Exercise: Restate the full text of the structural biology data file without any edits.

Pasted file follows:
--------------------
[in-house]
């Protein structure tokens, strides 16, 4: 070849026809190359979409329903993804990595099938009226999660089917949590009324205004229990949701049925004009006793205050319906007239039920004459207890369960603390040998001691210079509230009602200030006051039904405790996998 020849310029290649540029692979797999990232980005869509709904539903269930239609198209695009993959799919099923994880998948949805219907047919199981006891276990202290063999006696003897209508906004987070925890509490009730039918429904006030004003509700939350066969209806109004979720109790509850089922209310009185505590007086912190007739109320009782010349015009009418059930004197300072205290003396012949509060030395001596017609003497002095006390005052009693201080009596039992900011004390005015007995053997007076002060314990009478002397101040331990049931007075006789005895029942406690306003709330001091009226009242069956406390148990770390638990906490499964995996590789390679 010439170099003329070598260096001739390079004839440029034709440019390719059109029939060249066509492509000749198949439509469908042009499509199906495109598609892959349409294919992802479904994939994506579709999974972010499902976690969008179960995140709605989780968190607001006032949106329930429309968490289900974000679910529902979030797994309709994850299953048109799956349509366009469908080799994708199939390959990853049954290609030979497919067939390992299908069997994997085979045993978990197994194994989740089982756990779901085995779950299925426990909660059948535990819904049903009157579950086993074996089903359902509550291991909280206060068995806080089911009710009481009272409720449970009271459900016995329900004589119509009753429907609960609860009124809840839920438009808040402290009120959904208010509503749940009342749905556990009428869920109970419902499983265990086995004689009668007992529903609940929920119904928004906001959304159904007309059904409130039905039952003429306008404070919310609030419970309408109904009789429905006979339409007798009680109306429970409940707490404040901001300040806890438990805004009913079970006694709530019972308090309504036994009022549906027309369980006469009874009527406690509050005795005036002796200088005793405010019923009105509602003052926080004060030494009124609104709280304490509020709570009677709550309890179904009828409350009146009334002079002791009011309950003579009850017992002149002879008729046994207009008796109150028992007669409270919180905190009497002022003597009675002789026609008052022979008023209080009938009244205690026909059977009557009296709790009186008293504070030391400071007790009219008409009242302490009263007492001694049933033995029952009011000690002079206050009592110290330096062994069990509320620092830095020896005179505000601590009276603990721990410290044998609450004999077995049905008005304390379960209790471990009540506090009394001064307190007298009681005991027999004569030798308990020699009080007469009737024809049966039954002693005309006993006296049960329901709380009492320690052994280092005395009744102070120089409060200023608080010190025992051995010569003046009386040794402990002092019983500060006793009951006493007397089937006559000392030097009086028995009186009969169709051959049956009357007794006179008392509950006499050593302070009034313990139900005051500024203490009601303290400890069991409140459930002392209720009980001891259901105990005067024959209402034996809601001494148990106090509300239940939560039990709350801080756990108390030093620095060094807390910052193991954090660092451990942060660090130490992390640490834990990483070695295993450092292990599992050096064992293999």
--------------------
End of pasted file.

[in-house]
């Protein structure tokens, strides 16, 4: 070849026809190359979409329903993804990595099938009226999660089917949590009324205004229990949701049925004009006793205050319906007239039920004459207890369960603390040998001691210079509230009602200030006051039904405790996998 020849310029290649540029692979797999990232980005869509709904539903269930239609198209695009993959799919099923994880998948949805219907047919199981006891276990202290063999006696003897209508906004987070925890509490009730039918429904006030004003509700939350066969209806109004979720109790509850089922209310009185505590007086912190007739109320009782010349015009009418059930004197300072205290003396012949509060030395001596017609003497002095006390005052009693201080009596039992900011004390005015007995053997007076002060314990009478002397101040331990049931007075006789005895029942406690306003709330001091009226009242069956406390148990770390638990906490499964995996590789390679 010439170099003329070598260096001739390079004839440029034709440019390719059109029939060249066509492509000749198949439509469908042009499509199906495109598609892959349409294919992802479904994939994506579709999974972010499902976690969008179960995140709605989780968190607001006032949106329930429309968490289900974000679910529902979030797994309709994850299953048109799956349509366009469908080799994708199939390959990853049954290609030979497919067939390992299908069997994997085979045993978990197994194994989740089982756990779901085995779950299925426990909660059948535990819904049903009157579950086993074996089903359902509550291991909280206060068995806080089911009710009481009272409720449970009271459900016995329900004589119509009753429907609960609860009124809840839920438009808040402290009120959904208010509503749940009342749905556990009428869920109970419902499983265990086995004689009668007992529903609940929920119904928004906001959304159904007309059904409130039905039952003429306008404070919310609030419970309408109904009789429905006979339409007798009680109306429970409940707490404040901001300040806890438990805004009913079970006694709530019972308090309504036994009022549906027309369980006469009874009527406690509050005795005036002796200088005793405010019923009105509602003052926080004060030494009124609104709280304490509020709570009677709550309890179904009828409350009146009334002079002791009011309950003579009850017992002149002879008729046994207009008796109150028992007669409270919180905190009497002022003597009675002789026609008052022979008023209080009938009244205690026909059977009557009296709790009186008293504070030391400071007790009219008409009242302490009263007492001694049933033995029952009011000690002079206050009592110290330096062994069990509320620092830095020896005179505000601590009276603990721990410290044998609450004999077995049905008005304390379960209790471990009540506090009394001064307190007298009681005991027999004569030798308990020699009080007469009737024809049966039954002693005309006993006296049960329901709380009492320690052994280092005395009744102070120089409060200023608080010190025992051995010569003046009386040794402990002092019983500060006793009951006493007397089937006559000392030097009086028995009186009969169709051959049956009357007794006179008392509950006499050593302070009034313990139900005051500024203490009601303290400890069991409140459930002392209720009980001891259901105990005067024959209402034996809601001494148990106090509300239940939560039990709350801080756990108390030093620095060094807390910052193991954090660092451990942060660090130490992390640490834990990483070695295993450092292990599992050096064992293999």